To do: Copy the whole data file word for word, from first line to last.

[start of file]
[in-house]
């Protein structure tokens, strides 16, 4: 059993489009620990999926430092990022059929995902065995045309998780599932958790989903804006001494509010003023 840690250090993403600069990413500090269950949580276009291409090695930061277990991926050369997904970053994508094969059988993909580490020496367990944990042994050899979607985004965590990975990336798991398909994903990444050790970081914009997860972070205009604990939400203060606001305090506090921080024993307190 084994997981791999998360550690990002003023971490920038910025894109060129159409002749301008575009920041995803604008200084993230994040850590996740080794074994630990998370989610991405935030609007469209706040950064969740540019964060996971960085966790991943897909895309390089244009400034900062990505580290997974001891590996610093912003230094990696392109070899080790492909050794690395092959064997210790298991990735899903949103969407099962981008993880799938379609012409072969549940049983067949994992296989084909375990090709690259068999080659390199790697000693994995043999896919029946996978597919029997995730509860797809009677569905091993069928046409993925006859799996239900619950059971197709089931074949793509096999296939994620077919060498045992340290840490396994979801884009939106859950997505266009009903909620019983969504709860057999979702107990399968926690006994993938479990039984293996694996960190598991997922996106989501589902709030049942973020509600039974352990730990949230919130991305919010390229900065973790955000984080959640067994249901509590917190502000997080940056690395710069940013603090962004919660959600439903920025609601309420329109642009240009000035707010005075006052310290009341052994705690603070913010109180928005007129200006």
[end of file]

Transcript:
[in-house]
């Protein structure tokens, strides 16, 4: 059993489009620990999926430092990022059929995902065995045309998780599932958790989903804006001494509010003023 840690250090993403600069990413500090269950949580276009291409090695930061277990991926050369997904970053994508094969059988993909580490020496367990944990042994050899979607985004965590990975990336798991398909994903990444050790970081914009997860972070205009604990939400203060606001305090506090921080024993307190 084994997981791999998360550690990002003023971490920038910025894109060129159409002749301008575009920041995803604008200084993230994040850590996740080794074994630990998370989610991405935030609007469209706040950064969740540019964060996971960085966790991943897909895309390089244009400034900062990505580290997974001891590996610093912003230094990696392109070899080790492909050794690395092959064997210790298991990735899903949103969407099962981008993880799938379609012409072969549940049983067949994992296989084909375990090709690259068999080659390199790697000693994995043999896919029946996978597919029997995730509860797809009677569905091993069928046409993925006859799996239900619950059971197709089931074949793509096999296939994620077919060498045992340290840490396994979801884009939106859950997505266009009903909620019983969504709860057999979702107990399968926690006994993938479990039984293996694996960190598991997922996106989501589902709030049942973020509600039974352990730990949230919130991305919010390229900065973790955000984080959640067994249901509590917190502000997080940056690395710069940013603090962004919660959600439903920025609601309420329109642009240009000035707010005075006052310290009341052994705690603070913010109180928005007129200006």